Altitude: Taking Your Wine Tasting to New Heights

Altitude: Taking Your Wine Tasting to New Heights

The Heights and Lows of Wine

Altitude is one of those wine terms you hear a lot and that sounds important, but no one seems to bother to explain why it actually matters. So, let's fix that and understand how altitude influences a wine and why you should care!

The Impact of Altitude on Grapes

Vineyards can be located anywhere from sea level to over a mile high, and this diversity in height can lead to vast differences in wine.

Altitude plays a crucial role in shaping the flavours, aromas, and overall quality of grapes, which ultimately influence the wine produced. Here are some key ways in which altitude impacts grapes:

  • Climate: As you ascend to higher altitudes, the climate tends to become cooler due to reduced temperatures. This prolonged growing season allows grapes to develop more complex flavours and aromas, resulting in wines with heightened character and nuance.
  • Sun Exposure: At higher altitudes, grapes receive more direct sunlight. While this can enhance the grape's ability to produce sugars and develop ripe flavours, it also necessitates a defence mechanism. The grape's response is to develop thicker skins, which contribute to wines with more colour, structure, and tannins.
  • Acidity: Cool temperatures at high altitudes help grapes retain higher levels of acidity. This natural acidity lends balance and freshness to wines, making them lively and vibrant on the palate.

So what does that mean for the wine? Wines made from grapes grown at higher altitudes tend to reflect a few key traits:

  • Climate: Cooler temperatures and increased diurnal temperature variation create longer, slower ripening periods, enhancing complexity and preserving acidity.
  • Flavour Profile: Expect wines with vibrant fruit flavours, floral notes, and an array of secondary characteristics, such as herbs, minerality, and spice.
  • Structure and Elegance: The combination of higher acidity and thicker skins results in wines with excellent structure, well-integrated tannins, and ageing potential.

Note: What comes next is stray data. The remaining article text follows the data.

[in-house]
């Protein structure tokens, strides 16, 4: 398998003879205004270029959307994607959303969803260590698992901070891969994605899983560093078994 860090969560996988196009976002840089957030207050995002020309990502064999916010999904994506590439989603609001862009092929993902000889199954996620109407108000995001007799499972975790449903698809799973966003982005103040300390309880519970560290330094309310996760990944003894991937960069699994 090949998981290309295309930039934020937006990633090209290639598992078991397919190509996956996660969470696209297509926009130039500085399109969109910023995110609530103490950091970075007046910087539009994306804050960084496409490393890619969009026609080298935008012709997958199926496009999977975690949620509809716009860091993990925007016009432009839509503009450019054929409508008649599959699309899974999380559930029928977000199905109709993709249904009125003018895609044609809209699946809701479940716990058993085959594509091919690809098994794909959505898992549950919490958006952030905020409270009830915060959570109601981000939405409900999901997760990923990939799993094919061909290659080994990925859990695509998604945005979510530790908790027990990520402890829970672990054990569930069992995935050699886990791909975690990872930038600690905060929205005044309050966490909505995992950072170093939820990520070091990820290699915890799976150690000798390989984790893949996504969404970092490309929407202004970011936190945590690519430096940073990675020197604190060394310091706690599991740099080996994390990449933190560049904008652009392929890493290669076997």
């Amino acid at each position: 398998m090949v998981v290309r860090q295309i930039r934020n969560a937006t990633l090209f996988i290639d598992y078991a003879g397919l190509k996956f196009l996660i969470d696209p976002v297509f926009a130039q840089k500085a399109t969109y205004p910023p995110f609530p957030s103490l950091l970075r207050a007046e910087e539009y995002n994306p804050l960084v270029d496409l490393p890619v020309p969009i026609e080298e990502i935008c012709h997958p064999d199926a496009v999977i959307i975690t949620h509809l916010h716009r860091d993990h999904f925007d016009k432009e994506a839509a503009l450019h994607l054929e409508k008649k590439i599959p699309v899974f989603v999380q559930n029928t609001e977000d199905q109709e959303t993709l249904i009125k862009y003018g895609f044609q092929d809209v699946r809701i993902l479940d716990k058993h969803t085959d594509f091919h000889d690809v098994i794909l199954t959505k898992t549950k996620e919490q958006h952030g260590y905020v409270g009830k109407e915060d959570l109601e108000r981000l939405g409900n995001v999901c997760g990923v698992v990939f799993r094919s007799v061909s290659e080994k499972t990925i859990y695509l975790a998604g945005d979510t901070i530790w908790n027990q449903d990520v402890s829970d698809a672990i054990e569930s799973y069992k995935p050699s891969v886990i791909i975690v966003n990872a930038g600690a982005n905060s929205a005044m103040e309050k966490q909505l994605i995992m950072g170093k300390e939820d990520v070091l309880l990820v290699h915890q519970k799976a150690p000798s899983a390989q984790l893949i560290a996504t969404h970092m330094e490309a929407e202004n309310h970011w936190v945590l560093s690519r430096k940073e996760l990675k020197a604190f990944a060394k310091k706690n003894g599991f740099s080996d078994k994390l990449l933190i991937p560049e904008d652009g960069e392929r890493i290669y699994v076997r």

• Balanced Alcohol: The extended growing season allows grapes to accumulate sugars gradually, resulting in wines with fuller, “bigger” flavours without higher alcohol levels that usually go hand-in-hand with those kinds of flavour profiles.

In contrast, wines grown at lower altitudes may show a range of different traits:

  • Climate: Low-altitude regions often experience warmer temperatures, resulting in riper grapes with higher sugar levels.
  • Flavor Profile: These wines tend to be fruit-forward, with pronounced flavours of ripe fruits like berries, stone fruits, and tropical notes.
  • Body and Alcohol: Warmer climates promote sugar accumulation, leading to fuller-bodied wines with higher alcohol content.
  • Softer Acidity: Lower acidity levels provide a rounder and smoother mouthfeel.

It’s not that higher or lower altitude is “better” than the other, they’re just different! So, the next time you're swirling a glass of wine, consider the journey that wine has taken, not just across the globe, but also the heights it has scaled. Altitude in winemaking is just another testament to the beauty and complexity of the wine world. It shapes our favourite wines in subtle yet significant ways, offering us a diverse array of flavours to explore.

Keep tuned to our blog for more fascinating insights into the world of wine, and remember: every bottle has a story, and every sip is a taste of that story. Maybe check out a few in our shop

Stay nosey!